Unfortunately, Sage doesn't *yet* have this capability. It will in
the near future.
> It will in the near future.
Are you thinking of the matplotlib html5 canvas backend that is being
developed? Or is there something else that you are doing?
I'm going to do *something*. I think there are numerous ways to solve
this problem if one tries hard. First I would do something with
infrastructure, but of course that's just one thing.
Well, then just for reference, here is a recent matplotlib thread from
someone working on an html5 canvas backend to matplotlib:
They might be interested in collaborating, or motivated if they saw
their work being used immediately.
Of course, this doesn't address moderately old or dysfunctional browsers
that don't have html5 canvas.
It's not finished. Here is a demo of what gnuplot can do with an html5
(notice the coordinates at the bottom of the plot).
careful knowledge of how matplotlib coordinates correspond to png
You can get the transform that describes the display pixel -> data
coordinates straight from matplotlib. We could ship that to the browser
with the plot, then the browser could do the matrix multiplication on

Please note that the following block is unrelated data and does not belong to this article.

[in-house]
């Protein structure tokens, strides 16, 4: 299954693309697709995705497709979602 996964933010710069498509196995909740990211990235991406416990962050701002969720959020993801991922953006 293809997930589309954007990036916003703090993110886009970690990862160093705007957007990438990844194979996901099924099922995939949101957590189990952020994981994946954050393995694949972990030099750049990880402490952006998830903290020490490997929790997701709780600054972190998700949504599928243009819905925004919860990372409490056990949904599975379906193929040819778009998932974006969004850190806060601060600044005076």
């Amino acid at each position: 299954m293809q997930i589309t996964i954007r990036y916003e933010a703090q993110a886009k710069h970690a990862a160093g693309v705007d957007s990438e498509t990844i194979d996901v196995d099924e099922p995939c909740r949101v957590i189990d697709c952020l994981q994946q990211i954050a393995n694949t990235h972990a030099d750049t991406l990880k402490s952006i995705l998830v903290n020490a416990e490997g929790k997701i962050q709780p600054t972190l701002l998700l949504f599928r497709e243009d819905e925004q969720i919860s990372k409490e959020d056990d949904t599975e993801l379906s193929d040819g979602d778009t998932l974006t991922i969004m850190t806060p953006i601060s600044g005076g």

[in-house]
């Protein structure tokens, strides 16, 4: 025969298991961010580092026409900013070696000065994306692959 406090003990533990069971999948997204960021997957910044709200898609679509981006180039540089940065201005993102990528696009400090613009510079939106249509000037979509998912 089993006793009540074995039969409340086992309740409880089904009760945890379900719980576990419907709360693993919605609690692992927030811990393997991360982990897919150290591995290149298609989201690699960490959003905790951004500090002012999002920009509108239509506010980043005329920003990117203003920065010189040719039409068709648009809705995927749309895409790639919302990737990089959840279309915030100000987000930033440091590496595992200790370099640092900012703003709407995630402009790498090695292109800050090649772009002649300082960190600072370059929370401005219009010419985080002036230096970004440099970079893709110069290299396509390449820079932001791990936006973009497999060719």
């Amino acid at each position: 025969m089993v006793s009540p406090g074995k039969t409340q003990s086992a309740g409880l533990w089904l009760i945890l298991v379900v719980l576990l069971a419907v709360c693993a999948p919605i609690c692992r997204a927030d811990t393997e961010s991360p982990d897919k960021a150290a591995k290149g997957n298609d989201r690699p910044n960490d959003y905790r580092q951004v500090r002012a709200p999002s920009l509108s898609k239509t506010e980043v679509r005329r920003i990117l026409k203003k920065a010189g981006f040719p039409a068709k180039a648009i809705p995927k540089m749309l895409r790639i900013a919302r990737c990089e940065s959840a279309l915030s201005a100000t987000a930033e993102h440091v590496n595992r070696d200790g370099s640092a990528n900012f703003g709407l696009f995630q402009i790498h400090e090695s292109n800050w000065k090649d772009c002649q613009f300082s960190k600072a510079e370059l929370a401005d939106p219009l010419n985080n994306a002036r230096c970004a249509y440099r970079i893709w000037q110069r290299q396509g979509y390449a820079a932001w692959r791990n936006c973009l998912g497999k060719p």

"You can use the inverted() method to create a transform which will take
you from display to data coordinates:
In : inv = ax.transData.inverted()
In : type(inv)
Out: <class 'matplotlib.transforms.CompositeGenericTransform'>
In : inv.transform((335.175, 247.))
Out: array([ 5., 0.])
It would also be useful to peruse the definition of the transformation
Here's an example of the matplotlib canvas backend:
(it doesn't have the coordinate tracking feature implemented, I think).
You can't use "show". Use "savefig", as in:
The sage notebook automatically displays any graphic file you generate
in a cell. That's why we need to save the figure to a graphics file,
like test.png. Then the notebook comes along, sees that the cell
generated a graphic file, and displays it.
> *However, the code in cell 4, is where I really need the help. The
> code in cell 4 is suppose to display the xy data at a certain location
> on the line plot. I have looked at this for a while, but I am
> confused as to why it doesn't work. This code was also taken from the
> mathplotlib website. Any help on this in particular would be neat.
> In my spare time, I will continue to work on this.
Just change the last line to "plt.savefig..." just like the first cell.
It's not "savefile", it's "savefig" :).